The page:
This following action item appears in the UUMass Action newsletter. The original goal was to obtain 500 signatures by February 14th. That goal has been reached and upgraded to 750 signatures. Please read below and consider signing.Sign on Letter for Ending Mass IncarcerationLed by the Coalition for Effective Public Safety (CEPS), a sign-on letter has been created demanding that state leaders make good on promises to improve fairness and outcomes for those in the system, reduce prison and jail populations, decrease recidivism, and cut prison costs. We also urge the Governor and legislators to take responsibility now in executive actions and legislation to address long-standing failings of the Department of Correction and the Parole Board.
Individuals and organizations are called to sign the letter which details what must be corrected in the criminal justice system.We are also asking you to tell your legislators to call on Governor Charlie Baker, Supreme Judicial Court Chief Justice Ralph Gants, House Speaker Robert DeLeo, and Senate President Stanley Rosenberg to address the clear and profound disparate treatment of people of color in our justice system and to address necessary justice issues spelled out in the letter.The full letter is here: https://aclum.org/wp-content/uploads/2017/01/20170117-CSG-Letter.pdfClick HERE to Sign Your Name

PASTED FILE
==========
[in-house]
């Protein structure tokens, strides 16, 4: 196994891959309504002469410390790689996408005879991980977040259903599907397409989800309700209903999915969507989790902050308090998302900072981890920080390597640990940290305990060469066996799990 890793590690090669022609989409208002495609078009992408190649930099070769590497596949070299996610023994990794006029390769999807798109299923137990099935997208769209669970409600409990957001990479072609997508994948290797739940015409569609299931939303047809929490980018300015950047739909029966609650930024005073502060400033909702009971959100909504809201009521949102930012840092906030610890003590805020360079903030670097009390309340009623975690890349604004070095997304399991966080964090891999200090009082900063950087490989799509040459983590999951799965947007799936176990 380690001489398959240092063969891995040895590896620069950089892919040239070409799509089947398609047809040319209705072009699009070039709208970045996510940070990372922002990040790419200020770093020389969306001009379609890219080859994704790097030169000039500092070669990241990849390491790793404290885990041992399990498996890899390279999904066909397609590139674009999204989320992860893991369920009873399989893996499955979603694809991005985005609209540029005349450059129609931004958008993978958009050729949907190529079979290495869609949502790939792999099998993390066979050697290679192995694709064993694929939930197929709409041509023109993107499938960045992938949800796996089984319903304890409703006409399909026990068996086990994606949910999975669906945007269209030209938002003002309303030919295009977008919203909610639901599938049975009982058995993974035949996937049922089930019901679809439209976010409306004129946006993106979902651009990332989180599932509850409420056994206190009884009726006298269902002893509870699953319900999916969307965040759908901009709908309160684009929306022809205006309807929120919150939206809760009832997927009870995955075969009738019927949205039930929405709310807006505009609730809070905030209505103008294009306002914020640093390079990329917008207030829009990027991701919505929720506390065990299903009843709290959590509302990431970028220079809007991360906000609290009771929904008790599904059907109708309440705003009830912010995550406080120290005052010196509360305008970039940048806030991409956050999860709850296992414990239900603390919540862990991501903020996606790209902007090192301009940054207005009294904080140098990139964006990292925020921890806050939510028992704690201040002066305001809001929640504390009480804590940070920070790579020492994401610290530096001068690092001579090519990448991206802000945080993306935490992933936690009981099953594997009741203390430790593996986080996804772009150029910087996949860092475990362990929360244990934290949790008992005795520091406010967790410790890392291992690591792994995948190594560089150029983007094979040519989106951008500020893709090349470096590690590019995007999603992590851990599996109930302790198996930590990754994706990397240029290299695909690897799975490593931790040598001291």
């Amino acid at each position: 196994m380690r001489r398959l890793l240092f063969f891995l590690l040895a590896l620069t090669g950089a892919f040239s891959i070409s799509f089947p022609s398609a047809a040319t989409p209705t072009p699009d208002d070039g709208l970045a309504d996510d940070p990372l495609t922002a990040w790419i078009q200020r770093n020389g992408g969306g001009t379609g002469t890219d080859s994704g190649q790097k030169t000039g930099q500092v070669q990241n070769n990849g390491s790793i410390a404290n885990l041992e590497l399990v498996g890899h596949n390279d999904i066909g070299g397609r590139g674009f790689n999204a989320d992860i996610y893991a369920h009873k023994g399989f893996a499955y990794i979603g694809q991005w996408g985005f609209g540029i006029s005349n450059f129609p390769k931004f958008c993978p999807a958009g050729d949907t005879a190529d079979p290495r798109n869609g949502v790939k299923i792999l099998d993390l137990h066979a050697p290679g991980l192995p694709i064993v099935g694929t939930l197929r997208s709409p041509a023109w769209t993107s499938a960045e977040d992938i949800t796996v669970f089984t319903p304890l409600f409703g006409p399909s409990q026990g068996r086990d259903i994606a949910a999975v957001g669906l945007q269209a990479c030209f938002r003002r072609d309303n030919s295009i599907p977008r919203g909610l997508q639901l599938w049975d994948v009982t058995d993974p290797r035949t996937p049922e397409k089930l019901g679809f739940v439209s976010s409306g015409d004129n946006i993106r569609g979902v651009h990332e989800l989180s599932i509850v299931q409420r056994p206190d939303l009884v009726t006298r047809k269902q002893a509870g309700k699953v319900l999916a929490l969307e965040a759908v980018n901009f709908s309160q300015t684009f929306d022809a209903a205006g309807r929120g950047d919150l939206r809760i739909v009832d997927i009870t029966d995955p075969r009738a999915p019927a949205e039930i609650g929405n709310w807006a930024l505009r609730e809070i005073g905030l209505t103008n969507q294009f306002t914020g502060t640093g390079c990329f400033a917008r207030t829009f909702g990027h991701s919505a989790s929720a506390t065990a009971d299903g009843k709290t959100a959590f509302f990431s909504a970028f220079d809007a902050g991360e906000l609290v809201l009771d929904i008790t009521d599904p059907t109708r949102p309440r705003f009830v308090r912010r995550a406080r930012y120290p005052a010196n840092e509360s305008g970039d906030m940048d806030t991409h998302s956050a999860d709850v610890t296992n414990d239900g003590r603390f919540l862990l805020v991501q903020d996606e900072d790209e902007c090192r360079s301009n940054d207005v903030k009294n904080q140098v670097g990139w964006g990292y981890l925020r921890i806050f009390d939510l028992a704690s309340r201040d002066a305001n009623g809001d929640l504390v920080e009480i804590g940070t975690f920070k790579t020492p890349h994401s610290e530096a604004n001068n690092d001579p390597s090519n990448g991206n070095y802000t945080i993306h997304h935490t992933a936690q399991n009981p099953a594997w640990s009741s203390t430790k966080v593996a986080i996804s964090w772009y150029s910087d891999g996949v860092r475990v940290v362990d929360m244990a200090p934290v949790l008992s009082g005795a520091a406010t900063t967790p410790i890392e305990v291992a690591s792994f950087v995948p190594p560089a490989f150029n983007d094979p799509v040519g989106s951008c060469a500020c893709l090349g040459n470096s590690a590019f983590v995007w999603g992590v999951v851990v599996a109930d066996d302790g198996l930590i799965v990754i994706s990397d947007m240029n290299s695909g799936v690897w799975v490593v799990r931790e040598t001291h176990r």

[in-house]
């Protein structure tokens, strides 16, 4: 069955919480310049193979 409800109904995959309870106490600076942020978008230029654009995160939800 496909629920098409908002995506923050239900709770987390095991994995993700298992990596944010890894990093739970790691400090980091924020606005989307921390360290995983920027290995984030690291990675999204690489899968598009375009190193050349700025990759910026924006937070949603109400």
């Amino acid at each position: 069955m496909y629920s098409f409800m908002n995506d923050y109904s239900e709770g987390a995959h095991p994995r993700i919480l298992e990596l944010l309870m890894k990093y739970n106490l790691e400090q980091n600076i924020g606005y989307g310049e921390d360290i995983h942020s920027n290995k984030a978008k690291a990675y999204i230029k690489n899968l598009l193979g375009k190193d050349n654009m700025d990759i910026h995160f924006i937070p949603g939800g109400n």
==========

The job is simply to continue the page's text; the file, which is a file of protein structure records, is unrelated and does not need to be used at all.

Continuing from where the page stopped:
Other Social Action News:
Special Plate Collection Thank You
Donations received during last Sunday’s special plate collection for WATCH, a Community Development Corporation located in Waltham, totaled $1,251. The money will go for the important work that WATCH does in their community “by promoting affordable housing, providing adult education and leadership development, and empowering underrepresented residents through civic engagement.” Thank you for your generosity!
Black Lives Matter Boston: In Their Own Words
The First Parish in Brookline, UU, invite all to hear Black Lives Matter Boston activists who have been on the front lines talk about the context of black history and what the struggle looks like today! Discover how individuals and faith communities can make a difference. Sunday, February 26th, 3-4:30 pm, First Parish in Brookline, 382 Walnut Street, Brookline.
- Annual Pledge Drive & Party
The annual pledge drive brings in about two-thirds of the funds that provide worship and music on Sundays, pastoral care throughout the year, children and adult religious education programming, and community outreach. Our goal this year for the pledge drive is $393,000, which will come from roughly 160 households. Pledge cards will be mailed to parishioners in late February and we hope everyone will have pledged by March 12th.